“That to be successful, to have the best things in life, you had to go to the white schools.”
How much of that uncompromising message does an 8-year-old absorb? But like the others, Rodney would prove he was no ordinary third-grader.
“I never told my parents about the bullying. I devoted my time and energy to making the best grades. With no friends and no playtime, I could only focus. Recess was not a happy time. I got away from the name-calling.”
Rodney revealed his refuge.
“One technique I sometimes used was to go in the bathroom and close the stall door and hope they did not find me until the end-of-recess bell sounded."
His third-grade teacher was kind, he remembered. But there was only so much even the kindest teacher could prevent when she was not there.
Rodney’s third-grade teacher would be proud of him. He not only maintained A's, he graduated from Wofford College, entered the Army, earned a master's degree and an honorary doctorate. He distinguished himself, rising through the ranks to become a two-star general, retiring recently as Maj. Gen. Rodney Anderson.
Ola worked in insurance at General Electric, retiring to become a day-care provider, a profession she loves.
All of the Elloree Seven had successful careers: A teacher of mathematics was the career path for Jerona Elaine Anderson Williams. For 30 years, Dianne Zeigler Brown was a technology educator. Patricia Williams VanBuren worked for the government in the District of Columbia. Esser M. Shivers Sitton taught English and also was ordained as an elder and co-pastor. Alvin Bernard Williams joined the U.S. Army Dental Corps and retired to a private practice.
The history forged by these first 35 students was the theme and background for this reunion, which included an impressive slideshow documenting the founding of the town of Elloree, the evolution of the schools: Elloree Training School for African-Americans and Elloree Public and Elloree High School for white students. There was the history of both the White Citizens Council and the National Association for the Advancement of Colored People and their roles, respectively, against and for human rights.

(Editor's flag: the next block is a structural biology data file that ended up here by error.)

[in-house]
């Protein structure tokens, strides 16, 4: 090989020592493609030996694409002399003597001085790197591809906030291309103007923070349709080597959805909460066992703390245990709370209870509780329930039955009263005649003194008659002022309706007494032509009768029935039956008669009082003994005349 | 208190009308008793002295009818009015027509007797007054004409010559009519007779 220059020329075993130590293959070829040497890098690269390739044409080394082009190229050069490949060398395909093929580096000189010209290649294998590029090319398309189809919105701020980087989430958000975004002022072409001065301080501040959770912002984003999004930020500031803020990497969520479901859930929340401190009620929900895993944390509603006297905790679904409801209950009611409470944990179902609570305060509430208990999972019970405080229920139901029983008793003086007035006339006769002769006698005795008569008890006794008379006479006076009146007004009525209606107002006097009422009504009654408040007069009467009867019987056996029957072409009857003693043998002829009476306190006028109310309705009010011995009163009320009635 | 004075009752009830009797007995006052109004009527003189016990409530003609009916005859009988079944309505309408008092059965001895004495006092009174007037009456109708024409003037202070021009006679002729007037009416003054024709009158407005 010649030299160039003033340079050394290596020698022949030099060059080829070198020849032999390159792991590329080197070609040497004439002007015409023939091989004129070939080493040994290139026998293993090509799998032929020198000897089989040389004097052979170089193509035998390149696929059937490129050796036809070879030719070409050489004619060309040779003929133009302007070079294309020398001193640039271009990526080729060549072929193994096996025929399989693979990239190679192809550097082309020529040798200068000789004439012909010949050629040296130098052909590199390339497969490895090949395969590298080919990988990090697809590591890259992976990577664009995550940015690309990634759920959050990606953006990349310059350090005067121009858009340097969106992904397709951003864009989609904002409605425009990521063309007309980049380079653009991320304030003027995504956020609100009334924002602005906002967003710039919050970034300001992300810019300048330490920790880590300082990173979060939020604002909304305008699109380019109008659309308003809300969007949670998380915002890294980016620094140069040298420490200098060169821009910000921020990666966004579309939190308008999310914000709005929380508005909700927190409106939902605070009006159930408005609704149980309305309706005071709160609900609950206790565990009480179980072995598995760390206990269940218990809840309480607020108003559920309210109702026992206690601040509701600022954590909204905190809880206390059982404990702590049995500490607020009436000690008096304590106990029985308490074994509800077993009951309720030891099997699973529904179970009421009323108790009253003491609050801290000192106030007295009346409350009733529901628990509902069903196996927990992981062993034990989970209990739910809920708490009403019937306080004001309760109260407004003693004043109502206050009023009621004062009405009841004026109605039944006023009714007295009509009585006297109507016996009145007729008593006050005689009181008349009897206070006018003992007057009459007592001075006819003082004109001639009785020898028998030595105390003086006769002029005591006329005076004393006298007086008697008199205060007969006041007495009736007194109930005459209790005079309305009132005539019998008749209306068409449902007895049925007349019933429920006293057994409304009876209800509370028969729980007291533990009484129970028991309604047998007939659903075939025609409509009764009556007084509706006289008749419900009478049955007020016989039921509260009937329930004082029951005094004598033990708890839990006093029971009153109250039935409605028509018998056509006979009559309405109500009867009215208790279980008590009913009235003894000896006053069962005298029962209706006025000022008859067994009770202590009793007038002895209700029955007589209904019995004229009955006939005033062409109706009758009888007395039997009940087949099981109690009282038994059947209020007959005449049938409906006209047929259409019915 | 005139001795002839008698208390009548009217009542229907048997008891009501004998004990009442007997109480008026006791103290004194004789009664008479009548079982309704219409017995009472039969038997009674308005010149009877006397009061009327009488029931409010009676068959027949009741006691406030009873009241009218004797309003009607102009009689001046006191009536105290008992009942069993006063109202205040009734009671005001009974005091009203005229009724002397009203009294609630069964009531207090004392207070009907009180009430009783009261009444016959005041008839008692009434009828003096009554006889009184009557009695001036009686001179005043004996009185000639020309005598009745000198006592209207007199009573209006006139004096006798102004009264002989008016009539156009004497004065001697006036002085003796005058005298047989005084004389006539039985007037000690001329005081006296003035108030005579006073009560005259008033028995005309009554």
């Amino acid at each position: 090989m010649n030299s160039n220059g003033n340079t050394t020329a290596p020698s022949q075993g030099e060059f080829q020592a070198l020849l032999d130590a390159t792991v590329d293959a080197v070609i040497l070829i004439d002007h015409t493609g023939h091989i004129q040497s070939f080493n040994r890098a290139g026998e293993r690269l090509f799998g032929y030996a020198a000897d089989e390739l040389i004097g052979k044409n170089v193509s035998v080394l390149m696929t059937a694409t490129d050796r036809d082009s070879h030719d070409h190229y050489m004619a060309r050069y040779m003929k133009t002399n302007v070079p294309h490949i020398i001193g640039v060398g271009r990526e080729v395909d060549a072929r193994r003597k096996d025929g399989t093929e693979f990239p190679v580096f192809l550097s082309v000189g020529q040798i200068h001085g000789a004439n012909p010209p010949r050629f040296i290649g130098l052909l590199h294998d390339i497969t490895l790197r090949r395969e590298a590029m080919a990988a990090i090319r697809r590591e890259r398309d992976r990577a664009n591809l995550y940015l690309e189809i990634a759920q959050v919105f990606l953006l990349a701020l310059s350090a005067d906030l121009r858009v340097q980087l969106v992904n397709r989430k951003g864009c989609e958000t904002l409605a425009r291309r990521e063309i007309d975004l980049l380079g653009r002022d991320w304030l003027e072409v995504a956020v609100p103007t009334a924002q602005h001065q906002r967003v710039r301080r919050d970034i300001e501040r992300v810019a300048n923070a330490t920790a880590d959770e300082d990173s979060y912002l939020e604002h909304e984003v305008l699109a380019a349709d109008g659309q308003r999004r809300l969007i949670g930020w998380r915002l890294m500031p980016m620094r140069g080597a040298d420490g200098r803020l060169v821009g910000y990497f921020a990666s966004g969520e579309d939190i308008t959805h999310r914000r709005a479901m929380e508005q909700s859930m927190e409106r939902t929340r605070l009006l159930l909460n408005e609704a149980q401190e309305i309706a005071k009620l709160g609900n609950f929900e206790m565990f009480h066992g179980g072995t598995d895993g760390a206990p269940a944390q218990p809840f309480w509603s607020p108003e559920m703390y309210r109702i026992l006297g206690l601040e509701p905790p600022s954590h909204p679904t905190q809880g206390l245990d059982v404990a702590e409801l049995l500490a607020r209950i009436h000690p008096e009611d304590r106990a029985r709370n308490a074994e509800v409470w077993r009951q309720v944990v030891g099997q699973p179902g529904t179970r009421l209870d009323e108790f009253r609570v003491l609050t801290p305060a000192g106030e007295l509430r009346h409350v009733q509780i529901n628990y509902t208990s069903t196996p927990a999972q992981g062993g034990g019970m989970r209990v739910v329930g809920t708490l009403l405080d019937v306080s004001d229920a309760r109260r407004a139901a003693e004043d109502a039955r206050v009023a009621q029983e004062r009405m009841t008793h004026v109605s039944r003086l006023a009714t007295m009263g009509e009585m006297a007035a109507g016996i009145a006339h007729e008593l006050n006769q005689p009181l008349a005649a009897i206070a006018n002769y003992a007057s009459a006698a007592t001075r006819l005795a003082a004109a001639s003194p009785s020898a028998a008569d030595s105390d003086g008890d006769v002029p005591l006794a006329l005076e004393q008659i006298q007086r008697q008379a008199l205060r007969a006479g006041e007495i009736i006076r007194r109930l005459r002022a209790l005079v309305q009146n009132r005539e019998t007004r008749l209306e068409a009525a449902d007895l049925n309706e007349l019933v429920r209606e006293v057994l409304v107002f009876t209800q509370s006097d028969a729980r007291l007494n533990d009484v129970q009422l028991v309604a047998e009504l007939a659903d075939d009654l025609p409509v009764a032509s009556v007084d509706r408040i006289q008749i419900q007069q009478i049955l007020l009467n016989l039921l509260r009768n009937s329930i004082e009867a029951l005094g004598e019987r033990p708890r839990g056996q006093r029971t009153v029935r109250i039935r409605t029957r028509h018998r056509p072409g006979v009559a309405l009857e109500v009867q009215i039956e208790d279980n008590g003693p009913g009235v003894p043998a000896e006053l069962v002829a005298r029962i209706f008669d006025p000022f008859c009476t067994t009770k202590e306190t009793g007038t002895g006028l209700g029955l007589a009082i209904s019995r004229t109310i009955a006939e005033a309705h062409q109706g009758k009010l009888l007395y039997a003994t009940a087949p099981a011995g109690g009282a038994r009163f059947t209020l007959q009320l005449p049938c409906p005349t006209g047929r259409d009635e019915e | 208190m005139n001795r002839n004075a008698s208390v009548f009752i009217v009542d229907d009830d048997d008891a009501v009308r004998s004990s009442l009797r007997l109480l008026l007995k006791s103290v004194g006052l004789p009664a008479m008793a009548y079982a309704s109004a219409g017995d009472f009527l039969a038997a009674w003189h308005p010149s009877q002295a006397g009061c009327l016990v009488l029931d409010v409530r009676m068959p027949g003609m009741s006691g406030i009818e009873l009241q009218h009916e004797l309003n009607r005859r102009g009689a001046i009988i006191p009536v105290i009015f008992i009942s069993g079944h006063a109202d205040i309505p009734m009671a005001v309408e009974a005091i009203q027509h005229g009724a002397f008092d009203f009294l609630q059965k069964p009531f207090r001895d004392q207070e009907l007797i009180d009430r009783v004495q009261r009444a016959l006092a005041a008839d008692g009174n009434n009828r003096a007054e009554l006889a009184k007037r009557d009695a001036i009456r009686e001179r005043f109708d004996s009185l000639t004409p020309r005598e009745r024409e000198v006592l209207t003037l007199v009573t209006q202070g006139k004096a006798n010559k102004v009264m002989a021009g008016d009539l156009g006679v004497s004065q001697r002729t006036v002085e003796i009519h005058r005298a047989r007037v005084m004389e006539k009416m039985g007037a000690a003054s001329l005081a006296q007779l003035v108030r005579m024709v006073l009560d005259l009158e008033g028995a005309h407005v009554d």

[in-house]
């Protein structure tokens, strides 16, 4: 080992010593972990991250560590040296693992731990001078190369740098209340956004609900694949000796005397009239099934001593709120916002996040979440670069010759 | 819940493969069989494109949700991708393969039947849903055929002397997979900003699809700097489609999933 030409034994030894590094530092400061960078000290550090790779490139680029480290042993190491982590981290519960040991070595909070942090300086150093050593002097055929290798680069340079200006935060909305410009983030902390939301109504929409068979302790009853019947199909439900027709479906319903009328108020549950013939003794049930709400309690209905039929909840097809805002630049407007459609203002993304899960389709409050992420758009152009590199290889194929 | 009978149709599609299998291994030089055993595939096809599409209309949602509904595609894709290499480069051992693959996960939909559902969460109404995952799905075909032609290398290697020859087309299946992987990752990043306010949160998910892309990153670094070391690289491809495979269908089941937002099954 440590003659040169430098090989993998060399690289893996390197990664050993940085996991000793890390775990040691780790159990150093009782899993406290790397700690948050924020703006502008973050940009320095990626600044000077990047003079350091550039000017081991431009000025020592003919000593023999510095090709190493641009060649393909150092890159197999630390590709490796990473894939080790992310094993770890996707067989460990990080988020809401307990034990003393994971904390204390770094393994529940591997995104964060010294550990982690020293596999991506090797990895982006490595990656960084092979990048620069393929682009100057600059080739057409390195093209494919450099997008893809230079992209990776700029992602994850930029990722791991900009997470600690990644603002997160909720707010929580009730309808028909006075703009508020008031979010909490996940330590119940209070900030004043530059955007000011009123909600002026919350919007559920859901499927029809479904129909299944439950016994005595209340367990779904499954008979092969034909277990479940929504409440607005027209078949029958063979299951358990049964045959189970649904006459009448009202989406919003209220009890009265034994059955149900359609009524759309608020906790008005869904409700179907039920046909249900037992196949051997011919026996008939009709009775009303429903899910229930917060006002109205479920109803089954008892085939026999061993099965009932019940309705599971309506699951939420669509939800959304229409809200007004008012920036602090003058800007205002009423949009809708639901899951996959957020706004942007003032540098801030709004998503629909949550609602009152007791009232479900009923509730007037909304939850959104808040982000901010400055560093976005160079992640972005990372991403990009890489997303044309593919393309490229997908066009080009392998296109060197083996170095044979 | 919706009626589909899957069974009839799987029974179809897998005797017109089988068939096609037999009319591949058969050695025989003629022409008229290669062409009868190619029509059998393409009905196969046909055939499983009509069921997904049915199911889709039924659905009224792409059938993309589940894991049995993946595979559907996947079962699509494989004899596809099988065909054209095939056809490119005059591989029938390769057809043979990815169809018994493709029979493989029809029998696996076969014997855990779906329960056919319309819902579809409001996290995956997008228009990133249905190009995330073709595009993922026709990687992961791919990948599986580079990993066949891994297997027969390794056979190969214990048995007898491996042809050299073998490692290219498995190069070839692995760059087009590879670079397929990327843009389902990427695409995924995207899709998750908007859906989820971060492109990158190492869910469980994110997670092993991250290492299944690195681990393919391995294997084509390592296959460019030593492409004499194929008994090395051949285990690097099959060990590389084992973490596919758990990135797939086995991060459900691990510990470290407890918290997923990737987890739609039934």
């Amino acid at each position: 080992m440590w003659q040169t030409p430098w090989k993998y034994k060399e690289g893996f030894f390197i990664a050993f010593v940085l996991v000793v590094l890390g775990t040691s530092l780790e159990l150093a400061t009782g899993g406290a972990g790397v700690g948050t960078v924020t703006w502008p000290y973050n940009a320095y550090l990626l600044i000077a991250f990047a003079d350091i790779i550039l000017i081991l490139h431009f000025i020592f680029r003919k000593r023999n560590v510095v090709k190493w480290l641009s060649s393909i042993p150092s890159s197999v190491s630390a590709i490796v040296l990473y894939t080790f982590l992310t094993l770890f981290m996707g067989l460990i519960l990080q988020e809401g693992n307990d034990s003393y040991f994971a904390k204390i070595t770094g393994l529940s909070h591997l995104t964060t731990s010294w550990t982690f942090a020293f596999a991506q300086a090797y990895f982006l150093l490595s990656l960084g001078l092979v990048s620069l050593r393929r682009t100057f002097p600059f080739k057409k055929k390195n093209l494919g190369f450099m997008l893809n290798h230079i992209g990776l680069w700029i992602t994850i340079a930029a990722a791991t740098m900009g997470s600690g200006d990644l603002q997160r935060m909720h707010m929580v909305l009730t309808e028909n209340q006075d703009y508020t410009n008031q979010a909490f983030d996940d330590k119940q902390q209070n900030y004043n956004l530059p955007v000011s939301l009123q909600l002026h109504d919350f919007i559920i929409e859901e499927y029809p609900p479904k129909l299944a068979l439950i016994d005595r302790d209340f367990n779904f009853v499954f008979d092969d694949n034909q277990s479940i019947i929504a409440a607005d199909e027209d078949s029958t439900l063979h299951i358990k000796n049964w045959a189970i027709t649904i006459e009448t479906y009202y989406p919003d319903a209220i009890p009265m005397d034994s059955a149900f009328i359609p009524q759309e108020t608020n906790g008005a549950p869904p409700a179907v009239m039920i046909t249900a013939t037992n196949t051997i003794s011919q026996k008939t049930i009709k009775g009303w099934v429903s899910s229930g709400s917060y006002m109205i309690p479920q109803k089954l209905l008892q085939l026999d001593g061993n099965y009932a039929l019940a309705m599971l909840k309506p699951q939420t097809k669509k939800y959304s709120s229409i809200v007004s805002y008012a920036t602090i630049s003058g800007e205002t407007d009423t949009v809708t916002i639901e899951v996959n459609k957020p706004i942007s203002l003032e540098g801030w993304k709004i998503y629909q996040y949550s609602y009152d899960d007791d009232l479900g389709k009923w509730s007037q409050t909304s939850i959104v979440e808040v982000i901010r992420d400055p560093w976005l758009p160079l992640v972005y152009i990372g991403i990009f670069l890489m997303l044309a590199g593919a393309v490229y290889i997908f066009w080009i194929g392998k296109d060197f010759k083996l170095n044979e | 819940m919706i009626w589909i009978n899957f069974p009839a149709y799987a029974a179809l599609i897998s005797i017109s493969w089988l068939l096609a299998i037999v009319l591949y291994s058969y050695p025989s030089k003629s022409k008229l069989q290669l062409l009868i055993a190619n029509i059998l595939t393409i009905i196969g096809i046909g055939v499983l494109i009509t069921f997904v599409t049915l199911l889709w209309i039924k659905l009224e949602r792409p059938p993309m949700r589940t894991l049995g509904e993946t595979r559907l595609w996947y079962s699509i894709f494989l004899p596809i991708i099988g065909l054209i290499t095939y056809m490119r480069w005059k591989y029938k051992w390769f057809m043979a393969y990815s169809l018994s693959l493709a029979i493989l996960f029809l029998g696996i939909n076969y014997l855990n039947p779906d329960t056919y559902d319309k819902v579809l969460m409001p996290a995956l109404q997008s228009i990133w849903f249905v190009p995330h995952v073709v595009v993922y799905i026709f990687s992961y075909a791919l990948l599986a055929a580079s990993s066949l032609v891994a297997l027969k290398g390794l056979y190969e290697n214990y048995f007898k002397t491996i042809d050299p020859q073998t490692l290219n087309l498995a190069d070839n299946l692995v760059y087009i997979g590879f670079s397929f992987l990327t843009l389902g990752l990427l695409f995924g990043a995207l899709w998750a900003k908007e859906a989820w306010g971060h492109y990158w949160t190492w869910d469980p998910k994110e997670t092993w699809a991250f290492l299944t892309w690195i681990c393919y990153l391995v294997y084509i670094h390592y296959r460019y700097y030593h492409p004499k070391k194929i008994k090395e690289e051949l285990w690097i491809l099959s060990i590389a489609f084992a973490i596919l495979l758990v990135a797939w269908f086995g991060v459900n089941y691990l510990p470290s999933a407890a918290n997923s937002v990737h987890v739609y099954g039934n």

What was most compelling, what made this event bring history to life in all its incontrovertible realities, were the school photographs of each of the 35. Those stoic poses, so traditional, so generic slowly being played on a screen representing so much more than a captured “schools days” picture for parents to hand out to family and friends.
If the fact was not obvious before, it was there, in these fresh young faces, one appearing after the other. These children were not the group of dignified, confident adults, in reunion, because it was they who withstood the backlash and resistance of racism, in whatever forms it was demonstrated. It was them, as children, present, day after day, for as many as five years. It was these boys and girls, faces captured in an instant, who lived out their school days as vulnerable and as silent as each image.
It’s what they had to do. Only they, sitting behind a desk on their own in a white classroom, could abolish this system of racism. They had to endure so that African-American children in the segregated South would finally have access to an equal education. Children were the only ones who could do that.
When the reunion reception was over, the gathering made its way to the dining area to begin the program. At the start, retired Maj. Gen. Rodney Anderson asked everyone to stand, place their right hand over their hearts for the playing of "The Star Spangled Banner." They not only complied, many who knew sang the words.
Thirty-five students in Elloree were the first in an integrated classroom to sing “for the land of the free and the home of the brave.” They were a part of the brave. They were singing their own song.